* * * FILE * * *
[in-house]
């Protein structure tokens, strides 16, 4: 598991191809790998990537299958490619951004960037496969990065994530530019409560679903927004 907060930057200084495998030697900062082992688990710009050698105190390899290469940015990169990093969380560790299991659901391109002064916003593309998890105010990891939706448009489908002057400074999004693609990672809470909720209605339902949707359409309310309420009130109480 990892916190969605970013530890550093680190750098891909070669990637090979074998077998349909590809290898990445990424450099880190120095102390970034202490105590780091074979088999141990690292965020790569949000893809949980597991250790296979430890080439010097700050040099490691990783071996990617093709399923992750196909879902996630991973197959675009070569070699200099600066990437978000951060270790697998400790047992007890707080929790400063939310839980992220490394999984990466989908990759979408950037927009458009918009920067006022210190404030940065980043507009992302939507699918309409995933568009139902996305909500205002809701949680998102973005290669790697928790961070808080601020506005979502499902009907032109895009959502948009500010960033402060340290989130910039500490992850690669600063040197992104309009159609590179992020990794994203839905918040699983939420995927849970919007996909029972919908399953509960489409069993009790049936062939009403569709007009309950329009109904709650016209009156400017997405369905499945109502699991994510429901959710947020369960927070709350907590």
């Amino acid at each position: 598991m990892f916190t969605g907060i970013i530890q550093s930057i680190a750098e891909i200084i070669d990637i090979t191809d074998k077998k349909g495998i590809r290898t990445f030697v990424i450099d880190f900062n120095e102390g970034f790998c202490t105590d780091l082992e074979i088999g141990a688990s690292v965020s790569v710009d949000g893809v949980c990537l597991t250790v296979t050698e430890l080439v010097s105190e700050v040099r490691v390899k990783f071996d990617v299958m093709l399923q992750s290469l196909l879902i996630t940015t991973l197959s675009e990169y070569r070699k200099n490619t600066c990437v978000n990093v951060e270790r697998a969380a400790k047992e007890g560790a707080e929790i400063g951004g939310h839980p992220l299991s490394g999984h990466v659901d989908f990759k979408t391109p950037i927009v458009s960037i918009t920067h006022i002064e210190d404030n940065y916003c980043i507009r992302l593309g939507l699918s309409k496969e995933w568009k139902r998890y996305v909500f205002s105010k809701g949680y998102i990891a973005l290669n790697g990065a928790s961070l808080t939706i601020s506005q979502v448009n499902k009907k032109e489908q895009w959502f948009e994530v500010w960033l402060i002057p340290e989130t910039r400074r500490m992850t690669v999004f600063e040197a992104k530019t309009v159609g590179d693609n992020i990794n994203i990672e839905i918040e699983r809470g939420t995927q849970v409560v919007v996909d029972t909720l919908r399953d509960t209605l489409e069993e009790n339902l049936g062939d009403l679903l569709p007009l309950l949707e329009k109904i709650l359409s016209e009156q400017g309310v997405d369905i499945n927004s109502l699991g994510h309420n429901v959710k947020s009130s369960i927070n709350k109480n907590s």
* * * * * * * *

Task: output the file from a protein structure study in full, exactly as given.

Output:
[in-house]
């Protein structure tokens, strides 16, 4: 598991191809790998990537299958490619951004960037496969990065994530530019409560679903927004 907060930057200084495998030697900062082992688990710009050698105190390899290469940015990169990093969380560790299991659901391109002064916003593309998890105010990891939706448009489908002057400074999004693609990672809470909720209605339902949707359409309310309420009130109480 990892916190969605970013530890550093680190750098891909070669990637090979074998077998349909590809290898990445990424450099880190120095102390970034202490105590780091074979088999141990690292965020790569949000893809949980597991250790296979430890080439010097700050040099490691990783071996990617093709399923992750196909879902996630991973197959675009070569070699200099600066990437978000951060270790697998400790047992007890707080929790400063939310839980992220490394999984990466989908990759979408950037927009458009918009920067006022210190404030940065980043507009992302939507699918309409995933568009139902996305909500205002809701949680998102973005290669790697928790961070808080601020506005979502499902009907032109895009959502948009500010960033402060340290989130910039500490992850690669600063040197992104309009159609590179992020990794994203839905918040699983939420995927849970919007996909029972919908399953509960489409069993009790049936062939009403569709007009309950329009109904709650016209009156400017997405369905499945109502699991994510429901959710947020369960927070709350907590």
């Amino acid at each position: 598991m990892f916190t969605g907060i970013i530890q550093s930057i680190a750098e891909i200084i070669d990637i090979t191809d074998k077998k349909g495998i590809r290898t990445f030697v990424i450099d880190f900062n120095e102390g970034f790998c202490t105590d780091l082992e074979i088999g141990a688990s690292v965020s790569v710009d949000g893809v949980c990537l597991t250790v296979t050698e430890l080439v010097s105190e700050v040099r490691v390899k990783f071996d990617v299958m093709l399923q992750s290469l196909l879902i996630t940015t991973l197959s675009e990169y070569r070699k200099n490619t600066c990437v978000n990093v951060e270790r697998a969380a400790k047992e007890g560790a707080e929790i400063g951004g939310h839980p992220l299991s490394g999984h990466v659901d989908f990759k979408t391109p950037i927009v458009s960037i918009t920067h006022i002064e210190d404030n940065y916003c980043i507009r992302l593309g939507l699918s309409k496969e995933w568009k139902r998890y996305v909500f205002s105010k809701g949680y998102i990891a973005l290669n790697g990065a928790s961070l808080t939706i601020s506005q979502v448009n499902k009907k032109e489908q895009w959502f948009e994530v500010w960033l402060i002057p340290e989130t910039r400074r500490m992850t690669v999004f600063e040197a992104k530019t309009v159609g590179d693609n992020i990794n994203i990672e839905i918040e699983r809470g939420t995927q849970v409560v919007v996909d029972t909720l919908r399953d509960t209605l489409e069993e009790n339902l049936g062939d009403l679903l569709p007009l309950l949707e329009k109904i709650l359409s016209e009156q400017g309310v997405d369905i499945n927004s109502l699991g994510h309420n429901v959710k947020s009130s369960i927070n709350k109480n907590s």